: bribes cheerfully accepted :


Ordinarily, people spend their Sunday mornings doing one of two things: going to church or sleeping in. Me? I do laundry. Every Sunday morning, religiously, rain or shine, I crawl out of bed in the gray half-light of dawn and schlep off to the Fluff n’ Fold. A bulging laundry bag swinging from each shoulder.

Why do I do this?

Because at 5:30 on a Sunday morning, the place is deserted — there’s nary a soul in sight. All you’ll find afoot at that time of day is peace and quiet. Wait for a more civilized hour, say mid-morning, and oy! You’ll be oh-so-sorry. By then, you see, it’s no longer a laundromat; it’s bedlam. Pandemonium has broken out.

Laundry carts careen; people bump and shove; washers shriek in protest of unbalanced loads; feet slip and slide on dryer sheets; epithets get tossed like hand grenades. Okay, maybe a laundromat isn’t on the same level as a prison riot, but it’s not a garden party, either. It’s on a par with roller derby, minus the helmets. And the decorum. I believe I’d feel better with a helmet.

The hard part is finding the motivation to get up at daybreak. Avoiding the unpleasantness of the laundry experience should be its own reward, of course, but it’s not. No, I need more. I need to be bribed, even if I have to do it myself. That’s the kind of person I’ve become, the kind who can be bought. Cheaply, too; I’m embarrassed to tell you just how cheaply.

An Egg McMuffin will do. Or a caramel macchiato. A copy of the Sunday New York Times. Even a giant sweet tea. Dangle one of those babies and I’ll do whatever it takes. I don’t ask for much — not in the summertime, anyway. That’ll change in the cold, dark days of winter. By then, and under those grueling conditions, I won’t haul myself out of bed for anything less than a guaranteed winning Powerball ticket. No, sir. I won’t.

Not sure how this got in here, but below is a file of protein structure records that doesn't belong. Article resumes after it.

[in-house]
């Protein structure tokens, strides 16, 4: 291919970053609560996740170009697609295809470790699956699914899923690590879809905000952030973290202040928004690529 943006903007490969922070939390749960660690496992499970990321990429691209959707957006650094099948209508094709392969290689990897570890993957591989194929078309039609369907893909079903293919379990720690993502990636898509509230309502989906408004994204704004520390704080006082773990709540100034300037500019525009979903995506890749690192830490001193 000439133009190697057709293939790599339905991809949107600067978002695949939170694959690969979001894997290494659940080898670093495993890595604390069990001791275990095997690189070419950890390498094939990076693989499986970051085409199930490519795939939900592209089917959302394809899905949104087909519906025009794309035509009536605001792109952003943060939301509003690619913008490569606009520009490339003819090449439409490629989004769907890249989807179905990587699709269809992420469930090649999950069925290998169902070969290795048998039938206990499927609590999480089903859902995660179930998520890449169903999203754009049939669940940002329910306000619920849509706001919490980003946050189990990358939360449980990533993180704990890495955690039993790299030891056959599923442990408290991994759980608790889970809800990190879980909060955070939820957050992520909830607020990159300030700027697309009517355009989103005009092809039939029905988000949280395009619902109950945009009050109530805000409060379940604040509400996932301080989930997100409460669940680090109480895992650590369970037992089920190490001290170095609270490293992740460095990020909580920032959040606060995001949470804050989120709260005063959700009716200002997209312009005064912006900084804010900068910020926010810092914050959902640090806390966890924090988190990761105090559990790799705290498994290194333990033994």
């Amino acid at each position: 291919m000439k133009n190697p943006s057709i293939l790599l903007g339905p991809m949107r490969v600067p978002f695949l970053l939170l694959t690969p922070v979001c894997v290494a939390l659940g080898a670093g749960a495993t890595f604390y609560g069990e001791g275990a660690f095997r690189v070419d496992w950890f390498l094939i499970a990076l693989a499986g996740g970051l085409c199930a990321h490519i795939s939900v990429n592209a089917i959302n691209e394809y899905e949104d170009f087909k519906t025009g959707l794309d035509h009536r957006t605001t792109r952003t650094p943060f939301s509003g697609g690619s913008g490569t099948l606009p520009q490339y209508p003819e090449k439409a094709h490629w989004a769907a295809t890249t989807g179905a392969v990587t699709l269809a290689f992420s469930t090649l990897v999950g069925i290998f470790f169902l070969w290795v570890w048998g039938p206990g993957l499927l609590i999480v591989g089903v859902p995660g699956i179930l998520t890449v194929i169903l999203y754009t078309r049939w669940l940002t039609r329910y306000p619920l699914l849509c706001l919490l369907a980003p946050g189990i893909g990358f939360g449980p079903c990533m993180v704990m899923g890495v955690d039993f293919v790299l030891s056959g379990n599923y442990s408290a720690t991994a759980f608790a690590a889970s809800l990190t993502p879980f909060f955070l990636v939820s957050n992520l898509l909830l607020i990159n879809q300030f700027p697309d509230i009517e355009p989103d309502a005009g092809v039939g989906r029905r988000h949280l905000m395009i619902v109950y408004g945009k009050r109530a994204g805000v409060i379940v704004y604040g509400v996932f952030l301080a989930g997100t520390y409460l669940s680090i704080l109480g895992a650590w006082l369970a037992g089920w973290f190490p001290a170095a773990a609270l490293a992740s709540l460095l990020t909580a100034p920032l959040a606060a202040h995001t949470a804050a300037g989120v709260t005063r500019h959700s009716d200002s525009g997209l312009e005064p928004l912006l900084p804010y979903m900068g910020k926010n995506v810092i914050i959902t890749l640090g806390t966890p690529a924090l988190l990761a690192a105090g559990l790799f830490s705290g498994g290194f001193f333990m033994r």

I should probably start hoarding clean underwear.

Copyright © 2013 Publikworks

6 responses to “: bribes cheerfully accepted :”

  1. FurthermoreAndSoForth Avatar

    Oh you’re a better woman than I. Laundry AND rising at the crack of dawn? Each alone sends a shiver down my spine; both at once is almost unthinkable. You’re a brave, brave soul, Lisa.


    1. Au contraire, my delicate flower. This is self-preservation at its most basic. The laundromat is misery; the laundromat crowded with angry, aggressive adults is agony. I’ll go to any extreme to avoid that last one. But thanks, I like being thought of as brave.


  2. I feel your pain. I’m fortunate enough to have a washer and dryer at home. I’d sleep in a bag on the side of a road if I could do it and still have my W&D by my side. When I win that Powerball, I’ll buy you a pair.


    1. Aww that’s sweet! This was a great story.


      1. Thanks, Meka. I appreciate it.


    2. Would you? I’ll do your laundry for the rest of your life — Free! Deal?


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